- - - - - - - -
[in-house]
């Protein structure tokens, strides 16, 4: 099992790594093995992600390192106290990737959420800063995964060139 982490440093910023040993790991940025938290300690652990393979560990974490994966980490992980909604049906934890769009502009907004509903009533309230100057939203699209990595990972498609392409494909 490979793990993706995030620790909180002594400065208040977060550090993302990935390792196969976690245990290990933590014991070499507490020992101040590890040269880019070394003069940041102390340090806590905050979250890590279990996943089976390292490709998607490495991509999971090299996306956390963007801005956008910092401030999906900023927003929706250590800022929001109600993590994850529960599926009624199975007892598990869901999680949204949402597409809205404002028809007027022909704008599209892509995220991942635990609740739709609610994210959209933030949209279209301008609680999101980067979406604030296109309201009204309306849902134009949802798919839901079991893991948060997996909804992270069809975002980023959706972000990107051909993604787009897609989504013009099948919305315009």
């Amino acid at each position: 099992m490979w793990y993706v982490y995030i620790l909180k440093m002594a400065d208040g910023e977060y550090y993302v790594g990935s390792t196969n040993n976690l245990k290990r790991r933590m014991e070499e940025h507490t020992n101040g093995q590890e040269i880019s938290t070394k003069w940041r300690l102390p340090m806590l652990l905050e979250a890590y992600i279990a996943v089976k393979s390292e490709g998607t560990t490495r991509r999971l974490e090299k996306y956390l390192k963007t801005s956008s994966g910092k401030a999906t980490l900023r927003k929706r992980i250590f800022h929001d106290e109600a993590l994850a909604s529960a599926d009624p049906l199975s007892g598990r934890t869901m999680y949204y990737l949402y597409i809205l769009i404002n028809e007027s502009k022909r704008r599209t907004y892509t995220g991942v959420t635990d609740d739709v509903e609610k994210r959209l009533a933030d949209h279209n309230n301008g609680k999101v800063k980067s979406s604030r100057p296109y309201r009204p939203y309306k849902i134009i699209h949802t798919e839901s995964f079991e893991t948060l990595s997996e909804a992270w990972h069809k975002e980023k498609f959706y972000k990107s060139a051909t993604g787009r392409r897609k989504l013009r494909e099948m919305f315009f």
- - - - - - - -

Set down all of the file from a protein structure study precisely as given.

[in-house]
């Protein structure tokens, strides 16, 4: 099992790594093995992600390192106290990737959420800063995964060139 982490440093910023040993790991940025938290300690652990393979560990974490994966980490992980909604049906934890769009502009907004509903009533309230100057939203699209990595990972498609392409494909 490979793990993706995030620790909180002594400065208040977060550090993302990935390792196969976690245990290990933590014991070499507490020992101040590890040269880019070394003069940041102390340090806590905050979250890590279990996943089976390292490709998607490495991509999971090299996306956390963007801005956008910092401030999906900023927003929706250590800022929001109600993590994850529960599926009624199975007892598990869901999680949204949402597409809205404002028809007027022909704008599209892509995220991942635990609740739709609610994210959209933030949209279209301008609680999101980067979406604030296109309201009204309306849902134009949802798919839901079991893991948060997996909804992270069809975002980023959706972000990107051909993604787009897609989504013009099948919305315009």
């Amino acid at each position: 099992m490979w793990y993706v982490y995030i620790l909180k440093m002594a400065d208040g910023e977060y550090y993302v790594g990935s390792t196969n040993n976690l245990k290990r790991r933590m014991e070499e940025h507490t020992n101040g093995q590890e040269i880019s938290t070394k003069w940041r300690l102390p340090m806590l652990l905050e979250a890590y992600i279990a996943v089976k393979s390292e490709g998607t560990t490495r991509r999971l974490e090299k996306y956390l390192k963007t801005s956008s994966g910092k401030a999906t980490l900023r927003k929706r992980i250590f800022h929001d106290e109600a993590l994850a909604s529960a599926d009624p049906l199975s007892g598990r934890t869901m999680y949204y990737l949402y597409i809205l769009i404002n028809e007027s502009k022909r704008r599209t907004y892509t995220g991942v959420t635990d609740d739709v509903e609610k994210r959209l009533a933030d949209h279209n309230n301008g609680k999101v800063k980067s979406s604030r100057p296109y309201r009204p939203y309306k849902i134009i699209h949802t798919e839901s995964f079991e893991t948060l990595s997996e909804a992270w990972h069809k975002e980023k498609f959706y972000k990107s060139a051909t993604g787009r392409r897609k989504l013009r494909e099948m919305f315009f």